Despite a number of factual flaws in its narrative (regulations allowed couples over sixty to have a room together, and the onus on the union to take in and feed anyone in case of "sudden and urgent necessity"), Sims's ballad became immensely popular. Click here to read the full version of Christmas Day in the Workhouse as the ballad is most popularly known.
Sentimental workhouse christmas scenes were also popular with graphic artists of the 1870s and 1880s, such as the one below by by Hubert von Herkomer which appeared in The Graphic in 1876.
CHRISTMAS IN A WORKHOUSE
Once on a time, not long ago,
Only some sixty years or so,
Her skin was white as driven snow,
Each lip a cherry;
At least, so rapturous lovers said,
And now these lovers all have sped,
Gone to the City of the Dead,
In Charon's Ferry.
Too oft Life saddens towards its end,
Yet helping hand of child or friend,
And independent means, may lend
But when Old Age, bereaved, distressed,
Crawls to the Workhouse for its rest,
Existence then must be at best
Most days are sad, but not quite all,
For even the cheerless Workhouse hall,
When dawns the Christmas festival,
Looks bright and pleasant;
And then the kindly fairy's last
Best gift—the tea—in teapot cast,
May bring to mind a far-off Past,
A welcome Present!
In the 1870s and 1880s, the temperance movement became influential in Britain and the Drink Reform League specifically campaigned for the banning of alcohol from workhouses. In 1884, the Local Government Board decreed that workhouse masters would be liable for the cost of any alcohol that was not supplied under medical instruction — a master at Islington subsequently faced a bill for over 200 gallons of port consumed by his nursing staff.
Fortunately, no such fate befell the traditional "plum pudding" served up to workhouse inmates. The following recipe for a Christmas pudding for 300 persons was kindly supplied by Pat Constable whose family includes several generations of workhouse master. She says that the recipe was perfected by her parents Lionel and Annie Williams who ran several institutions including the former Bridport workhouse in the 1940s. By this time, they were fortunate enough to have the benefit of a food mixer to help prepare the mixture.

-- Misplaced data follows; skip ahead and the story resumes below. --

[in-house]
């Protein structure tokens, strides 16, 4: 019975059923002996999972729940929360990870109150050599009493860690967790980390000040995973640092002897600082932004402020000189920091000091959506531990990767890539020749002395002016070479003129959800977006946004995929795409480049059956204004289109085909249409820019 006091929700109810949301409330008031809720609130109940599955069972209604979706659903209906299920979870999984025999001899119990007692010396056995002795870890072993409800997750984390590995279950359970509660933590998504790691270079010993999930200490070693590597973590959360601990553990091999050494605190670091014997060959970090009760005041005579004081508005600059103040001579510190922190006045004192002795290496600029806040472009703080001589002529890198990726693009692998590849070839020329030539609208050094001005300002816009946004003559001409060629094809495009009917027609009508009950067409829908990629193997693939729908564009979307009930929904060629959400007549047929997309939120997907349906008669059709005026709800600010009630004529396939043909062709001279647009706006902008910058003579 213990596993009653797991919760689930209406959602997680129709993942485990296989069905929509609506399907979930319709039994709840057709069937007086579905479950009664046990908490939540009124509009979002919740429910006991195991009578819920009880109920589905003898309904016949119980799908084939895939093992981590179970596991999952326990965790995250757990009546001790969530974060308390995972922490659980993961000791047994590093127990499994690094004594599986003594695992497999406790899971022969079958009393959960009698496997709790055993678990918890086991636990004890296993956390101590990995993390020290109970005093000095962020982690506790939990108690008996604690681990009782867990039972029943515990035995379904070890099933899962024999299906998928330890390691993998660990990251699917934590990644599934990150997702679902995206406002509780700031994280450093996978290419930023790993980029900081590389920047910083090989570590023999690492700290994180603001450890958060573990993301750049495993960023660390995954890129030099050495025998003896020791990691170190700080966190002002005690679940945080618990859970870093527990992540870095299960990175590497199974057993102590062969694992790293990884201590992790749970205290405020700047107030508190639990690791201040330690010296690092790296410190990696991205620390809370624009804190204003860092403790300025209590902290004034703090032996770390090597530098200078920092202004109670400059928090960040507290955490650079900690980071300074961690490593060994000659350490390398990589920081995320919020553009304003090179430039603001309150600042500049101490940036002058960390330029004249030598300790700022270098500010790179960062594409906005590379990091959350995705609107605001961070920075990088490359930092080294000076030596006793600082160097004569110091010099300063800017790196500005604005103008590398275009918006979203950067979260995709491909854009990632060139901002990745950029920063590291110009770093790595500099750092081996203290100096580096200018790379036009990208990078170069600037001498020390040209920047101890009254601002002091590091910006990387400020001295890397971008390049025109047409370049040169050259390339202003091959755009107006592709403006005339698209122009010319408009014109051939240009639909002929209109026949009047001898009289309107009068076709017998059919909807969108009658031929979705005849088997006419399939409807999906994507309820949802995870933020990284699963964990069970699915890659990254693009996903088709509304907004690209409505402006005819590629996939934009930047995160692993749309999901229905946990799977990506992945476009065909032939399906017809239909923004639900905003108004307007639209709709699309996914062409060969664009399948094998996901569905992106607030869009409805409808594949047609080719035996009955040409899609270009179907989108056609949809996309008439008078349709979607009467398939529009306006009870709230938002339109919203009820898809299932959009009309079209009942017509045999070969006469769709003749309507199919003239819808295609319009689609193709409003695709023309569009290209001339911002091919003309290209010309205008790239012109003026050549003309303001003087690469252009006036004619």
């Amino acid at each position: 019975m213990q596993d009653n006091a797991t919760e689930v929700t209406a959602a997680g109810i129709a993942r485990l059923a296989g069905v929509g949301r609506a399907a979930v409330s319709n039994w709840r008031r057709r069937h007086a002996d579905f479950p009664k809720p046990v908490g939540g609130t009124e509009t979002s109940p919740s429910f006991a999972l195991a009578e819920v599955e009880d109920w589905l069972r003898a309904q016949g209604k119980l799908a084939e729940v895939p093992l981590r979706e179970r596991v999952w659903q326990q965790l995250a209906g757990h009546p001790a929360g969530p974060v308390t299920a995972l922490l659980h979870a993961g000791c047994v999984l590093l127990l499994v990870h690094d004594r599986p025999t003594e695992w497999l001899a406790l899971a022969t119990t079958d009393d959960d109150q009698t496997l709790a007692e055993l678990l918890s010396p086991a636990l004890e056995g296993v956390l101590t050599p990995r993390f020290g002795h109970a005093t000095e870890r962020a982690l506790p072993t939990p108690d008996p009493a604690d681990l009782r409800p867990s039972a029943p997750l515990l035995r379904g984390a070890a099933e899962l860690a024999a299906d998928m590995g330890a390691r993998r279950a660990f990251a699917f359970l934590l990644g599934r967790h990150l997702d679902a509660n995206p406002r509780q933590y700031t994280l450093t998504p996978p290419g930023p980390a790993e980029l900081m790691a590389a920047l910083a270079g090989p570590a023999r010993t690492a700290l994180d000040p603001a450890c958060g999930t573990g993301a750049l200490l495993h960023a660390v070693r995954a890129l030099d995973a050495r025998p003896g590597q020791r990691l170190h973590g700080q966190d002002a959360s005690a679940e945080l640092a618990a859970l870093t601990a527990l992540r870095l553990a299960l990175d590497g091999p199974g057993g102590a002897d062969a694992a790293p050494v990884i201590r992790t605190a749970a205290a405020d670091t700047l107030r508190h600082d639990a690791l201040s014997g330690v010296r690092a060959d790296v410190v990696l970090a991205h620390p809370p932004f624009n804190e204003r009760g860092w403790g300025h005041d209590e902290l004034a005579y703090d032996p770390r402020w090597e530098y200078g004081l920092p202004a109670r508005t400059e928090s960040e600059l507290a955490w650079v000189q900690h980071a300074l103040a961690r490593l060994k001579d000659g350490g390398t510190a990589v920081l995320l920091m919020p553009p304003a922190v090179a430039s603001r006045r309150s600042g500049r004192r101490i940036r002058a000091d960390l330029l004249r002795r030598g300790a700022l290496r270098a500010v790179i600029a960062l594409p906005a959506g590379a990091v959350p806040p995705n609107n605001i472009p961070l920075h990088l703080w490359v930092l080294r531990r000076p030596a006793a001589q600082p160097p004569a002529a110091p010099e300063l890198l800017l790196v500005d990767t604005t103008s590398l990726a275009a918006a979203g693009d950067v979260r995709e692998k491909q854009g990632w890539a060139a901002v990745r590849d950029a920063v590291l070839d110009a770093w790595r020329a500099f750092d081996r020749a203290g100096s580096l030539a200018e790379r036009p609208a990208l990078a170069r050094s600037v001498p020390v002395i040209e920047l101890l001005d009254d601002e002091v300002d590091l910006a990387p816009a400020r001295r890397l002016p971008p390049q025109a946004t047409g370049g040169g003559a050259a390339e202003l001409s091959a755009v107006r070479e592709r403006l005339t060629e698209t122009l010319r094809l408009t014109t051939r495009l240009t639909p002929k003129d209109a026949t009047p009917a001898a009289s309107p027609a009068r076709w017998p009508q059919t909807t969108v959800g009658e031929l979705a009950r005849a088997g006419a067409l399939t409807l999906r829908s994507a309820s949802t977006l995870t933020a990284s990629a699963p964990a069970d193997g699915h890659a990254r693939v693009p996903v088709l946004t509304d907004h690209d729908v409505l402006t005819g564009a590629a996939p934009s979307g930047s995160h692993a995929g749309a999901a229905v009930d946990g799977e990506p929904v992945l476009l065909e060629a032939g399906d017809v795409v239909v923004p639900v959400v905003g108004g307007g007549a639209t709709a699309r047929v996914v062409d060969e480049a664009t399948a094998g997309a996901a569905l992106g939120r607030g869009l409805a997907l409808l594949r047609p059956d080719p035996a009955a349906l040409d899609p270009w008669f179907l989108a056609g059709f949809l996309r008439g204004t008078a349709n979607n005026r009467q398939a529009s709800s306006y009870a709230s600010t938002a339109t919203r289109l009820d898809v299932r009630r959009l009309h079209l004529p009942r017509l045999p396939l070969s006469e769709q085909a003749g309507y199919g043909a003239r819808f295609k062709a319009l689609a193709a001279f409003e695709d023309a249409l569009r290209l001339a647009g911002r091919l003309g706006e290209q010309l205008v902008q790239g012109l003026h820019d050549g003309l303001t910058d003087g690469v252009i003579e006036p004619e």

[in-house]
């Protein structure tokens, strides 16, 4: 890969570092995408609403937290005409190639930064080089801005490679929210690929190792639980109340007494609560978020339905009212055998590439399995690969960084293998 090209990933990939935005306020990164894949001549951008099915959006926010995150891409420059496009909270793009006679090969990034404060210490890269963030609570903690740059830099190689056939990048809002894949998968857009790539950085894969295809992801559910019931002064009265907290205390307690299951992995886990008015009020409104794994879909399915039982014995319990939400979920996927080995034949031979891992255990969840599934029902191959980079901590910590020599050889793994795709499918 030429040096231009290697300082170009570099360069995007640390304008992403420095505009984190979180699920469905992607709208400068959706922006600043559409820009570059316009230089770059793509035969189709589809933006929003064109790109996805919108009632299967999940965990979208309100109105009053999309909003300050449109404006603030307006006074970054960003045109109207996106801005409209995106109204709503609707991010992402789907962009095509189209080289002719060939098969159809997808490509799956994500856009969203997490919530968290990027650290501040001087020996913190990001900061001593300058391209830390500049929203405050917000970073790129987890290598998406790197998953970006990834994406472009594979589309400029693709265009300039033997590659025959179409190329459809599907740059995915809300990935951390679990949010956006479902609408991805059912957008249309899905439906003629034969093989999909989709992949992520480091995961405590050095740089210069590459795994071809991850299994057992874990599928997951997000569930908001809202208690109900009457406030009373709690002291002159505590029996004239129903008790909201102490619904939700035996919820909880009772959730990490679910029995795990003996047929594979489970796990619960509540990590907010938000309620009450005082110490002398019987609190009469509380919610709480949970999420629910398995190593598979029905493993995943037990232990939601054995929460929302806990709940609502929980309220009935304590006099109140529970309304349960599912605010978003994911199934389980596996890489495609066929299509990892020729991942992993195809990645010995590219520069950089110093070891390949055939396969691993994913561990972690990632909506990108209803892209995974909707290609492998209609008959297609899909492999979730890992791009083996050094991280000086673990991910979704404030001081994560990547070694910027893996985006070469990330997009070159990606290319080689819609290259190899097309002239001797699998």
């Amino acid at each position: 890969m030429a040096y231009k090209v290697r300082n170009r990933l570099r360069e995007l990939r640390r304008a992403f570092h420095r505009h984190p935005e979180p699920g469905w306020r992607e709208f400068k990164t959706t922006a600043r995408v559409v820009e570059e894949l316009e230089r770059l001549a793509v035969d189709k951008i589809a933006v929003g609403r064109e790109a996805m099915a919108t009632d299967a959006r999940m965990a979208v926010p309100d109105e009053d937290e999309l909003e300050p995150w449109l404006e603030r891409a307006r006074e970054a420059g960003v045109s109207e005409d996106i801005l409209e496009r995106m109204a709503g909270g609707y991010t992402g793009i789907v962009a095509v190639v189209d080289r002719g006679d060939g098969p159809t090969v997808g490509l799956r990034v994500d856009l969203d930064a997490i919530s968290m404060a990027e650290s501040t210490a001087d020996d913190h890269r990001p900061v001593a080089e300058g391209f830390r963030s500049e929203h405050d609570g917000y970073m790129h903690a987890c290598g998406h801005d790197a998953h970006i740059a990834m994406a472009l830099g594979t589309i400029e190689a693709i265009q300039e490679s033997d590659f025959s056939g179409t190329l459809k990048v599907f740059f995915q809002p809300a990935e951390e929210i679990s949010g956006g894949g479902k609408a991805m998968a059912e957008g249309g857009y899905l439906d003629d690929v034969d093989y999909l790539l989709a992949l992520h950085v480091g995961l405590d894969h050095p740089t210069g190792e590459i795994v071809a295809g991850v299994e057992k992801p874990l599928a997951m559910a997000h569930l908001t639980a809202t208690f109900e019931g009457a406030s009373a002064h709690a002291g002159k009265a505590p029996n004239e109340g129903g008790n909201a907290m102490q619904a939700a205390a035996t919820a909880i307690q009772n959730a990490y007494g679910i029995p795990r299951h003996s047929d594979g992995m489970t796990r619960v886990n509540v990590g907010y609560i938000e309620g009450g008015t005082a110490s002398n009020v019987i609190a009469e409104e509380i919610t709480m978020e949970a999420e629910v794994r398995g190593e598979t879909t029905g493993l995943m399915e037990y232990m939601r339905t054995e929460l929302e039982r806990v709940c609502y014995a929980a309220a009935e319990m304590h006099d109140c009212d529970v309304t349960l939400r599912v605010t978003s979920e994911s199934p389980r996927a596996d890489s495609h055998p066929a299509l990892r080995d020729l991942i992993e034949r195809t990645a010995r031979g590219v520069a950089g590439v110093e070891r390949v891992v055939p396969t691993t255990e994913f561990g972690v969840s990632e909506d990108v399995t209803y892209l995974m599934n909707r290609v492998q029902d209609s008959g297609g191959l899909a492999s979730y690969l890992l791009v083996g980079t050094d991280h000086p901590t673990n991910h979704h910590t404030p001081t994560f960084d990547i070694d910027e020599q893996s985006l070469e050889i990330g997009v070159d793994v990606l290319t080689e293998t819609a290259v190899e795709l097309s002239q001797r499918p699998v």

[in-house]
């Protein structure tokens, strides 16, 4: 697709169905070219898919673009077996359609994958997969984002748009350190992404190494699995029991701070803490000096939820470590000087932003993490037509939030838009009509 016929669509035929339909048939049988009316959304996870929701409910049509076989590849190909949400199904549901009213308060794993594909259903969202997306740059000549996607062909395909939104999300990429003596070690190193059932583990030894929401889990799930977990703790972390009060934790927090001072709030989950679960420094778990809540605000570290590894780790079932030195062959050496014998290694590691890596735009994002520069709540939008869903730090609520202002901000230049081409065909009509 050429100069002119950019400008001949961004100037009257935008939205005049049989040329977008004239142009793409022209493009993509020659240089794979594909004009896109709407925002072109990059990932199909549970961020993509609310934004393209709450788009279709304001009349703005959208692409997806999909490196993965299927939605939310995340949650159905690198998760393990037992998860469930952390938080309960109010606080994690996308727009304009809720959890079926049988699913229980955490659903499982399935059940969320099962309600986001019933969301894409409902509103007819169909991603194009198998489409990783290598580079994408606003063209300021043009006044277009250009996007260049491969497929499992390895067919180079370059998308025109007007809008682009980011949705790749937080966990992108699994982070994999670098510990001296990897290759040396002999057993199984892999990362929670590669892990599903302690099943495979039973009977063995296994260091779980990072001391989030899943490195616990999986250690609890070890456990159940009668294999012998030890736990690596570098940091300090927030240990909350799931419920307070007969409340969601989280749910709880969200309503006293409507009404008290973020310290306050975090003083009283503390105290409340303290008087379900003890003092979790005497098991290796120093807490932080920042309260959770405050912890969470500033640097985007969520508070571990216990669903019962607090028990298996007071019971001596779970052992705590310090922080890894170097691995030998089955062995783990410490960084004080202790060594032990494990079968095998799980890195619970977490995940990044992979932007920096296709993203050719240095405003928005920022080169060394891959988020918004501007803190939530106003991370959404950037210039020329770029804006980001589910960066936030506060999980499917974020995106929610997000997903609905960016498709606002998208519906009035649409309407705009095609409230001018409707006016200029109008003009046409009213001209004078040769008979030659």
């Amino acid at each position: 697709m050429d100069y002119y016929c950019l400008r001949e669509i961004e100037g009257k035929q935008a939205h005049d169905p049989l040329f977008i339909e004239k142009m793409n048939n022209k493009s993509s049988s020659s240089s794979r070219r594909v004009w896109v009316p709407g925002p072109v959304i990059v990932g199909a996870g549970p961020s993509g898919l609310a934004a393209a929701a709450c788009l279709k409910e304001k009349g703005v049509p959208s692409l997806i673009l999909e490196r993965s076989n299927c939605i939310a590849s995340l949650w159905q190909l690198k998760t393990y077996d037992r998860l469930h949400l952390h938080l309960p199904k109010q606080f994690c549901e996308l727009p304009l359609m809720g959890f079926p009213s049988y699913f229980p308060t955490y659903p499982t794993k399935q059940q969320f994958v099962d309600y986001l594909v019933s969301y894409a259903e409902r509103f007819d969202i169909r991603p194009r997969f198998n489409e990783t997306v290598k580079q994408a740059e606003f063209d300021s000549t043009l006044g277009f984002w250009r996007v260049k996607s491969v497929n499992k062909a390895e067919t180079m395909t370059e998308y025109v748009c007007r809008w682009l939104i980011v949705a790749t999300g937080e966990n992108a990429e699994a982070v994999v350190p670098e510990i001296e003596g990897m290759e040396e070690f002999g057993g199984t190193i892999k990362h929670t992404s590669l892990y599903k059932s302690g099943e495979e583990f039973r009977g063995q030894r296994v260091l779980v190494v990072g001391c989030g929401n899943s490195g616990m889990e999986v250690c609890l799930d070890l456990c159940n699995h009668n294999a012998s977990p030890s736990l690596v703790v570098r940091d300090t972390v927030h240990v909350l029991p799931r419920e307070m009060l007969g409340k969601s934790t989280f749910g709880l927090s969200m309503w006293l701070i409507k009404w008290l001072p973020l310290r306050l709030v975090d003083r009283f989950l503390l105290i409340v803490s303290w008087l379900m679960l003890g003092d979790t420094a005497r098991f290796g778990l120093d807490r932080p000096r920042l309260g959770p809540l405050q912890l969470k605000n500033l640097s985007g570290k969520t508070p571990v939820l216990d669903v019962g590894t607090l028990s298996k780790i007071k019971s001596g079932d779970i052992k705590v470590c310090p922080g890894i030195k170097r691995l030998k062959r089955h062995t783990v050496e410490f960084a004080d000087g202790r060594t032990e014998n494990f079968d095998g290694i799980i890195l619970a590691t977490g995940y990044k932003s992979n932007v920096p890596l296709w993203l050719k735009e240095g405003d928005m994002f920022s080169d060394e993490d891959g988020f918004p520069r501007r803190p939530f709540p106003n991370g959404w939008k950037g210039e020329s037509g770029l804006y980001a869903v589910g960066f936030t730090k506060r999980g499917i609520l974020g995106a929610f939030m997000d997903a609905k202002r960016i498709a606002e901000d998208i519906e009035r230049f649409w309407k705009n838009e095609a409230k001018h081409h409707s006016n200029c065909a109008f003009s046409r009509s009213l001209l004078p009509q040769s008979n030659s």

WORKHOUSE CHRISTMAS PUDDING FOR 300
- 36 lbs Currants 42lbs Sultanas
- 9 lbs Dates
- 9lbs Mixed Peel
- 26 lbs Flour
- 16 lbs Breadcrumbs (prepared)
- 24 lbs Margarine
- 26 lbs Demerara Sugar
- 102 lbs Golden Syrup
- 102 lbs Marmalade
- 144 Eggs
- 2lbs 10oz Mixed Spice
- 13 lbs Carrots (prepared)
Cream fat and flour in Hobart mixer to a fairly thin consistency. Mix breadcrumbs with chopped dates and add to fat mixture. Put shredded carrots and all dried fruit (washed) into separate bowl and mix thoroughly. Then gradually add the first mixture. Add brown sugar, stirring all the time. Add marmalade. Add spice and stir well. Add eggs, which have already been well beaten. Finally add the hot melted syrup.
1 - Eggs are beaten in the Hobart mixer
2 - Wash all dried fruit in hot water before adding shredded carrots
In December 1862, a monster Christmas pudding was made in the kitchens of St Marylebone workhouse. It was not for the inmates' consumption however, but was being sent to Lancashire mill workers who had been made unemployed by the 'cotton famine' resulting from the American Civil War.
For cost-conscious keepers of the public purse, however, the Christmas pudding could still be a source of contention. At a meeting of the Newark Board of Guardians in December 1896, a heated debate ensued when it was revealed that a pudding for twenty-five inmates of the workhouse infirmary was to use 35lb of currants, 21lb of sugar, 30 eggs, and 20lb of raisins. One Board member calculated this would amount to 4lb of pudding per head whereas half that amount would surely suffice. However, a motion to reduce the quantities was declared out of order when it was pointed out the ingredients had been passed without comment at a previous meeting.
By the 1920s, most workhouses were on Santa's visiting list as illustrated by the lovely picture below of the Tarvin workhouse kindly contributed by Steve Martin. The small boy is Steve's father Chris, son of the workhouse Master and Matron. The institution's GP, Dr W. Woodruff, is at the left of the picture.
- Webb, Sidney & Beatrice (1910) English Poor Law Policy (London: Longman's, Green and Co.)